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The Titans -- NHL Governors of the 1940s
by Milt Dunnell

It was almost as if the battling governors of the National Hockey League knew unprecedented prosperity, as well as unprecedented problems, were at hand as they convened for their final semi-annual meeting of the Dirty Thirties and geared up for what were to be a couple of tempestuous decades in pursuit of hockey’s most coveted prize, the Stanley Cup.

The Montreal Maroons were gone. That meant the league was reduced to seven clubs and the rumor already was out that Madison Square Garden would be denying a new lease to the New York Americans. So there no longer was need for a two-division schedule.

What actually was happening was that the NHL was approaching the six-team league, with no city farther away than an overnight train ride, which provokes outbursts of nostalgia to this day.

Less apparent to observers was that the twilight of the titans was setting in. Men who were pioneers of modern pro hockey, who had played the game, promoted the game and fought for the game, were growing old in the game. Within the next two decades, many of them would be gone — some retired, some fired, some, including Frank Calder, the league’s first president, dead.

These were the men who would battle each other at the drop of an adjective or a puck. But, as a group, they always felt they were right. As Conn Smythe, probably the most controversial of them, liked to say: “It’s our league and we’ll run it our way.”

It was Smythe’s arch-enemy, Art Ross, crusty general manager of the Boston Bruins, who seemed to be most aware of tougher and rougher competition coming up. Ross, who hadn’t spoken to Smythe socially in a number of years (he always referred to Smythe as the big wind off Lake Ontario) was annoyed with his own club, an easy winner of the American Division in the previous season, but a patsy in the battle for the Stanley Cup.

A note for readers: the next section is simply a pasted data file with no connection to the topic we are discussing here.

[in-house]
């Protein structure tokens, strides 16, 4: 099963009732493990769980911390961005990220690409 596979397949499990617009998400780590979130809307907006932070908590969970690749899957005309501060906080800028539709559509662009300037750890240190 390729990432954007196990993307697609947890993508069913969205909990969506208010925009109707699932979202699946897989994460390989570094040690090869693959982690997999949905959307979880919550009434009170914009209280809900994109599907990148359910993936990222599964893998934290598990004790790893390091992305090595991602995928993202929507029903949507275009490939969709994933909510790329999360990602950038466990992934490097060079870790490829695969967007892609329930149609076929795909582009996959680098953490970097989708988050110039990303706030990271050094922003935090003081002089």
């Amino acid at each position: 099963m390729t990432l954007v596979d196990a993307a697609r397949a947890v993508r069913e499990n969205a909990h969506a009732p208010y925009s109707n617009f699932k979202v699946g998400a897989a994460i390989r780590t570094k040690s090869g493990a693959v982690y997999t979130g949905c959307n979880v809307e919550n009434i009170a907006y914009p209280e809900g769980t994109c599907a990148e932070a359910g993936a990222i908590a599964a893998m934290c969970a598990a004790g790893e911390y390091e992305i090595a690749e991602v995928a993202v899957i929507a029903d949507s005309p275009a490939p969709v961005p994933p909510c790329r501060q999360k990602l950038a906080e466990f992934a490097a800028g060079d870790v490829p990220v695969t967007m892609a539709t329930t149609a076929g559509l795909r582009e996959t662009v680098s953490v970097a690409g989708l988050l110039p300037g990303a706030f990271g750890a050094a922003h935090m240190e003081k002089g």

So Ross startled the hockey community when he sold famed goalie, Tiny Thompson, to Jack Adams, who ran the Detroit Red Wings for the elder James Norris, whose ample bankroll and love of the game had kept the NHL alive in some of its hungry years.

Ross took a lot of flack for dumping Tiny Thompson. Some of his own colleagues even hinted he was losing his grip. What they didn’t know was that Ross had spotted a young goalie named Frank Brimsek and that the era of Mister Zero was about to begin at the Boston Garden. It wasn’t long before Jack Adams discovered that Tiny Thompson wasn’t the answer to his problems, either.

Because they didn’t like each other much, these guys got special satisfaction out of outwitting each other in a deal. Frequently it was this business of barter that fuelled feuds. Smythe, for example, thought Ross had slickered him in the purchase of a player named Sailor Herberts, for whom Smythe had paid what was then the substantial sum of $15,000.

Feeling he had been taken by a supposed colleague in the mutual cause of improving the game, Smythe deemed himself justified in seeking adequate compensation.

“We were having a game in Detroit,” Smythe would reveal, much later, “and we got our players together. I told them frankly we were in danger of going broke and we had to sell Sailor Herberts. Just about everybody who got hold of the puck that night made a pass to Sailor Herberts. He seemed to have the puck all the time. After the game, we sold Herberts to Detroit for $12,500.”

That was before Jack Adams became complete boss in Detroit, of course. Otherwise, Smythe might not have got away with it. Although Adams and Smythe were not exactly palsy, either, they did business with each other in this build-up for the battles of the 1940s. Adams traded Bucko McDonald, a lacrosse player, to whom Smythe had taken a fancy, to the Leafs. Smythe’s smartest move, though, was at the expense of the long-suffering New York Americans, whose days in the league were numbered.

For quantity, Smythe got quality. He traded Harvey Jackson, one-time member of the famous Kid Line, along with Jimmy Fowler and Buzz Boll, both popular with Toronto fans, for Sweeney Schriner, who was recovering from surgery. Although he got bad press for the deal, Smythe, as usual, had it right. With the Leafs, Schriner became a Hall-of-Famer.